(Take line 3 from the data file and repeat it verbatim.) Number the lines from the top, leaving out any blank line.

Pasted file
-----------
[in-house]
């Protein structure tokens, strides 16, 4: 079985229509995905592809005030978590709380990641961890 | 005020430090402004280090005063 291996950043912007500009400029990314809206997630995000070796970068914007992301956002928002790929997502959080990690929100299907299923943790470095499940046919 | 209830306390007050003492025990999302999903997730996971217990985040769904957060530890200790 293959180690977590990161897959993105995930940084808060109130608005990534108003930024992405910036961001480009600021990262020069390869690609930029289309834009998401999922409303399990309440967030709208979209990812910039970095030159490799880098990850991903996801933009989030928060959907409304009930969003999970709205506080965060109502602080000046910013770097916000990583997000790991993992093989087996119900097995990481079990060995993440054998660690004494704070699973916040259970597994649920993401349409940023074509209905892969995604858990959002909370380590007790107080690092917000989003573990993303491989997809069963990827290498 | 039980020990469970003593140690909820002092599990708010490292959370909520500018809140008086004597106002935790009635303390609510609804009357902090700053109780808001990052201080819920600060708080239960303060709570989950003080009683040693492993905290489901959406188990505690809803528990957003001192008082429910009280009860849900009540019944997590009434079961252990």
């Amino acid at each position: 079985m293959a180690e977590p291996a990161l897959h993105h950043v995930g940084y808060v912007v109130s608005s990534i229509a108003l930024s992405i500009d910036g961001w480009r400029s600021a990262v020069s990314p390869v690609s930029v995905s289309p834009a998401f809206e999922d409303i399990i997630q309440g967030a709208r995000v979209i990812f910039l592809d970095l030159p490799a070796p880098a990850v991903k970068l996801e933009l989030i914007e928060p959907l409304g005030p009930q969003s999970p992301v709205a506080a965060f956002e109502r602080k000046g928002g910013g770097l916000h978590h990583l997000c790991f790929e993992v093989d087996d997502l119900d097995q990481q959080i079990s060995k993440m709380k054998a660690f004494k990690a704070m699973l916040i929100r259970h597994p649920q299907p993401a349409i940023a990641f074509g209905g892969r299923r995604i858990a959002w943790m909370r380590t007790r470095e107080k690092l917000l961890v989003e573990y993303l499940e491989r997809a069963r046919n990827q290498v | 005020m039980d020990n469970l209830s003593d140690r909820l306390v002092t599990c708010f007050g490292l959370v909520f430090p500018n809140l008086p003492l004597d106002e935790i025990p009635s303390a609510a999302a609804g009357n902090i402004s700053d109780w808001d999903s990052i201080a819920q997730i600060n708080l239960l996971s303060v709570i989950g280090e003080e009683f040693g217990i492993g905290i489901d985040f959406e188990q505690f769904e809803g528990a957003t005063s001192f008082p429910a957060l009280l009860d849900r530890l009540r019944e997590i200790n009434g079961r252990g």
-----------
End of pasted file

């Amino acid at each position: 079985m293959a180690e977590p291996a990161l897959h993105h950043v995930g940084y808060v912007v109130s608005s990534i229509a108003l930024s992405i500009d910036g961001w480009r400029s600021a990262v020069s990314p390869v690609s930029v995905s289309p834009a998401f809206e999922d409303i399990i997630q309440g967030a709208r995000v979209i990812f910039l592809d970095l030159p490799a070796p880098a990850v991903k970068l996801e933009l989030i914007e928060p959907l409304g005030p009930q969003s999970p992301v709205a506080a965060f956002e109502r602080k000046g928002g910013g770097l916000h978590h990583l997000c790991f790929e993992v093989d087996d997502l119900d097995q990481q959080i079990s060995k993440m709380k054998a660690f004494k990690a704070m699973l916040i929100r259970h597994p649920q299907p993401a349409i940023a990641f074509g209905g892969r299923r995604i858990a959002w943790m909370r380590t007790r470095e107080k690092l917000l961890v989003e573990y993303l499940e491989r997809a069963r046919n990827q290498v | 005020m039980d020990n469970l209830s003593d140690r909820l306390v002092t599990c708010f007050g490292l959370v909520f430090p500018n809140l008086p003492l004597d106002e935790i025990p009635s303390a609510a999302a609804g009357n902090i402004s700053d109780w808001d999903s990052i201080a819920q997730i600060n708080l239960l996971s303060v709570i989950g280090e003080e009683f040693g217990i492993g905290i489901d985040f959406e188990q505690f769904e809803g528990a957003t005063s001192f008082p429910a957060l009280l009860d849900r530890l009540r019944e997590i200790n009434g079961r252990g």